Energy policy sidelined in regional elections, results may have impact
Five years ago, the nuclear accident in Fukushima helped sweep Germany’s first Green state premier, Winfried Kretschmann, to power in the wealthy, industrial state of Baden-Württemberg.
At the same time, the Green Party also massively increased its share of the vote in neighbouring Rhineland-Palatinate.
Then, nearly half of voters in Baden-Württemberg said energy was the most important election issue.
Now, the two states – plus Saxony-Anhalt in the east – are preparing to head to the polls again on March 13. But this time round, priorities are very different, with the refugee crisis overshadowing all other issues.
Yet the outcome of these elections could have a significant impact on the development of renewables in Germany, experts warn.
Blossoming wind sector at risk
Kretschmann remains hugely popular. But energy policy observers are watching closely to see if he can retain power after a tight race against the Christian Democrats (CDU), traditionally the leading party in the state.
Last year, efforts by Kretschmann's Green-Social Democrat coalition government to promote wind power started to make a clear impact, with 144 megawatts of new capacity going online in Baden-Württemberg, compared to just 19 megawatts in 2014.
Political scientist and energy analyst Arne Jungjohann, who has close links to the Green party, says this trend could be at risk if the balance of power shifts in the region.
“I suspect many decisions to push wind power will be reversed if the Greens are no longer part of a new government,” Jungjohann told CLEW.
“After a very slow start, Baden-Württemberg has finally started to catch up on wind development. But it’s still a tender shoot.”
Consequences for federal policy
The regional elections could also impact energy policy on a federal level. State premiers meet four times a year at the Conference of Federal State Premiers. This is an informal meeting, but often important decisions are made.
“A green state premier at this meeting is an important voice strongly in favour of the Energiewende. Without it, the pursuit of the energy transition will be less ambitious, and less in favour of citizens’ energy,” Jungjohann said.
Fewer Green voices in the Bundesrat, the upper house of parliament that represents regional states at the federal level, could also count against green power development.
“Baden-Württemberg and Rhineland-Palatinate are both states strongly in favour of onshore wind development, especially in the context of the pending reform of the Renewable Energy Act,” said Patrick Graichen, head of think tank Agora Energiewende*.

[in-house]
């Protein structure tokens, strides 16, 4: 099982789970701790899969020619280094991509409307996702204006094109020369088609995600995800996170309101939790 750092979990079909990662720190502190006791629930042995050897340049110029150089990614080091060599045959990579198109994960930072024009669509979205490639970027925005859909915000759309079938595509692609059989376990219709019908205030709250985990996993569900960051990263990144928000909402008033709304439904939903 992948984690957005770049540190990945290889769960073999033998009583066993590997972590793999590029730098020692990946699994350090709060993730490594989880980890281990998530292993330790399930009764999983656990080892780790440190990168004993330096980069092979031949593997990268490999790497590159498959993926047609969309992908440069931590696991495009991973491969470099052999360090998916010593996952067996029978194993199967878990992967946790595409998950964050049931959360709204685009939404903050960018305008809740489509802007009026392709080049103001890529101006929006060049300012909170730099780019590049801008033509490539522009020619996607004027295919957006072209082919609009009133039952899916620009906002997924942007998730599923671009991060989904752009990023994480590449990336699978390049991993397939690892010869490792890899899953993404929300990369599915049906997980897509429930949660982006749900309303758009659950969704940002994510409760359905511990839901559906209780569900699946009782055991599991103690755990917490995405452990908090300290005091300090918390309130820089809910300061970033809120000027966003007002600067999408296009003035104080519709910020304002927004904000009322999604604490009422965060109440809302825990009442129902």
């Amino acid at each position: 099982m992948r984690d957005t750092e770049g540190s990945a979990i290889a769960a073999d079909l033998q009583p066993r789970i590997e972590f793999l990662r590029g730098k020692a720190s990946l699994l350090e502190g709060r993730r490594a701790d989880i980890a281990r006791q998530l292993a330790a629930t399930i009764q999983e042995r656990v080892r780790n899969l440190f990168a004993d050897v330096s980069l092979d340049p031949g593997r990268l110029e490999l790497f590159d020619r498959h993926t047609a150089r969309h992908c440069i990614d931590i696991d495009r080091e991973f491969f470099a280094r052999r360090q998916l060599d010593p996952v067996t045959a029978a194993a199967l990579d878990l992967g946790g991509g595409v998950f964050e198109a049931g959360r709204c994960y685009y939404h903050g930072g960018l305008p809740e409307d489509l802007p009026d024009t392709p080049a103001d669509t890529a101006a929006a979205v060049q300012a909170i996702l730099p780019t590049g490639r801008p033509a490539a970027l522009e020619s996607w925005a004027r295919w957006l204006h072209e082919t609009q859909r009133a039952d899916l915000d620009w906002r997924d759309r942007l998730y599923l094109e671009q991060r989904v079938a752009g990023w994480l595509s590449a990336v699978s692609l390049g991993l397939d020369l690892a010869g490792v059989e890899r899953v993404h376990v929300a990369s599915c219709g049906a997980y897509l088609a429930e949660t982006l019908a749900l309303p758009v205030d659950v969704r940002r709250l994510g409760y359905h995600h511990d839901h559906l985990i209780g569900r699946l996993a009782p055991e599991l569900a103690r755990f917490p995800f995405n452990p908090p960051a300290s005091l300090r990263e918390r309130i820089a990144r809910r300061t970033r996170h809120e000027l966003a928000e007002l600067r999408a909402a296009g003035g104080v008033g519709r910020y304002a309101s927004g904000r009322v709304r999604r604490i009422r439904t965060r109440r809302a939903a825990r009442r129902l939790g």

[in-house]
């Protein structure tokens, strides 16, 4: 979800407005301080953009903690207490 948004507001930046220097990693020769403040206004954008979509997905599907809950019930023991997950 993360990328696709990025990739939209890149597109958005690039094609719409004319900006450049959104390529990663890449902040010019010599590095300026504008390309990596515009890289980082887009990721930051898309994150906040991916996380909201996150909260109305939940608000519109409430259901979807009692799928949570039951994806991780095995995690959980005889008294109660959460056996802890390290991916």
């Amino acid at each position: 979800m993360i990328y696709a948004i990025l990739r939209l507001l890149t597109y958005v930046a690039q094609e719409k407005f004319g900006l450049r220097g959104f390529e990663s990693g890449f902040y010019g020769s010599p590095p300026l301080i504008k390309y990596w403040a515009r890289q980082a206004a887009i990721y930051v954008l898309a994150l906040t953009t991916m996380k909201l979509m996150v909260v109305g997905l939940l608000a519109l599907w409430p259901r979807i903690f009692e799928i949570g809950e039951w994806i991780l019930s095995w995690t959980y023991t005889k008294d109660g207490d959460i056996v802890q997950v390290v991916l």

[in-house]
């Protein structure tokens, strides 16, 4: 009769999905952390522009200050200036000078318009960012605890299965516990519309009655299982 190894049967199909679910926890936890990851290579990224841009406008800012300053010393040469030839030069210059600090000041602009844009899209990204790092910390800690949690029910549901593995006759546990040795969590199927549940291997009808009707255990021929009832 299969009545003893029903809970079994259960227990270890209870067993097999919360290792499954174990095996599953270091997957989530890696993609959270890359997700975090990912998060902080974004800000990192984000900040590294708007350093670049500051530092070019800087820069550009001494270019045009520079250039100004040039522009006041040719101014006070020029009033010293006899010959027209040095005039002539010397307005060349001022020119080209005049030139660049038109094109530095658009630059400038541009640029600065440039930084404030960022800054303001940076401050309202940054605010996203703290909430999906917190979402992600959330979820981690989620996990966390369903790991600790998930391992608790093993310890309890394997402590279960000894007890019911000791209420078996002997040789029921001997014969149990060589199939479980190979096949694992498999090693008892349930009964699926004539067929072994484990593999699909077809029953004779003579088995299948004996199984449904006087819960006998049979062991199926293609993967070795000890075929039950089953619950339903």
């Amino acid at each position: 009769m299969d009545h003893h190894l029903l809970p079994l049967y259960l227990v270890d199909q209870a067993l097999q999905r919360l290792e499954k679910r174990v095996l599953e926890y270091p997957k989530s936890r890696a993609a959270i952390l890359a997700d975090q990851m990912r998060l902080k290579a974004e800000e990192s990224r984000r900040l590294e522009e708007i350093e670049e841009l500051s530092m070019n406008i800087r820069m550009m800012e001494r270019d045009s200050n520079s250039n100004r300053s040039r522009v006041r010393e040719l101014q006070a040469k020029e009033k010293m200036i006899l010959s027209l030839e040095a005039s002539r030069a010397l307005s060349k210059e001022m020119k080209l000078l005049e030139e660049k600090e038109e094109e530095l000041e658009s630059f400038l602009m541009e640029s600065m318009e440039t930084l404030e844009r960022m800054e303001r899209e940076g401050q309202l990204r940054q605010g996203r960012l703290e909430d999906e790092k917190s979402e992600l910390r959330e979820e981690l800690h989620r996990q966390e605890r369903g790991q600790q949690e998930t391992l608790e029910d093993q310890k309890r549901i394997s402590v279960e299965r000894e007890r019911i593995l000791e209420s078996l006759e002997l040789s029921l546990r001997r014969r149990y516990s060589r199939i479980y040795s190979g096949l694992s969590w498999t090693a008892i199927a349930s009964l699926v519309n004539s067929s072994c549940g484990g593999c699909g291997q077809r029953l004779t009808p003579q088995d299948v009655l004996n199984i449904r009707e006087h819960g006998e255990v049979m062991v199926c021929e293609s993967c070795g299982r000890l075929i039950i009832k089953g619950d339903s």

The reform is to manage the amount of new renewable capacity added to the German energy system each year by switching from guaranteed feed-in tariffs to a system of auctions, and are slated for approval before the summer break.
But the wind power sector in particular is concerned that the bill could limit development and complains of lack of guarantees for investment.
Graichen says even though the reform does not require formal approval by the Bundesrat, the house could intervene to delay the bill’s approval, prolonging uncertainty for developers.
Gains for far-right party
In the wake of the Japanese reactor meltdown in 2011, Merkel reversed her earlier decision to postpone the nuclear phase-out, which had been agreed a previous government coalition of Greens and Social Democrats. But many voters saw Merkel’s sudden move as politically motivated and voted Green. A New York Times headline read, “Merkel loses key German state on nuclear fears.”
Today, headlines are dominated by what local elections will say about public support for Merkel’s handling of the recent influx of refugees.
"Energy policy in general and Energiewende issues in particular are playing no role whatsoever in the election campaign in Baden-Württemberg," said Manfred Güllner, head of pollster Forsa.
The biggest beneficiary of the focus on refugees is the far-right party Alternative for Germany (AfD), who polls show are likely to take seats all three regional parliaments.
AfD is defined by its strictly anti-immigration stance. Its energy policy plans vary in the three states, though it tends to be highly sceptical of the Energiewende.
In Baden-Württemberg, AfD has voiced doubts over the need for urgent action on climate change and called for a 10-year freeze on current power mix – i.e. to keep nuclear power running beyond the 2022 phase-out deadline and halt the growth of renewables.
No clear winner in Rhineland-Palatinate
In Rhineland-Palatinate, energy policy was absent from the televised debate between the two main candidates for state premier, incumbent Malu Dreyer (SPD) and opposition leader Julia Klöckner, whose CDU holds a narrowing lead in the polls.
However, the polls show neither the current SPD-Green coalition nor a traditional centre-right coalition of conservative CDU and business-oriented Free Democrats are on course for a parliamentary majority.
- Find an overview over the parties' stance on energy policy in Baden-Württemberg in German by local public broadcaster SWR here.
- Find an overview over the parties' stance on energy policy in Rhineland-Palatinate by local public broadcaster SWR here.
- Find information on the election in Saxony-Anhalt by local public broadcaster mdr in English here.
- Find some key facts on the three states and their electricity mix here.
*Like the Clean Energy Wire, Agora Energiewende is a project funded by Stiftung Mercator and the European Climate Foundation.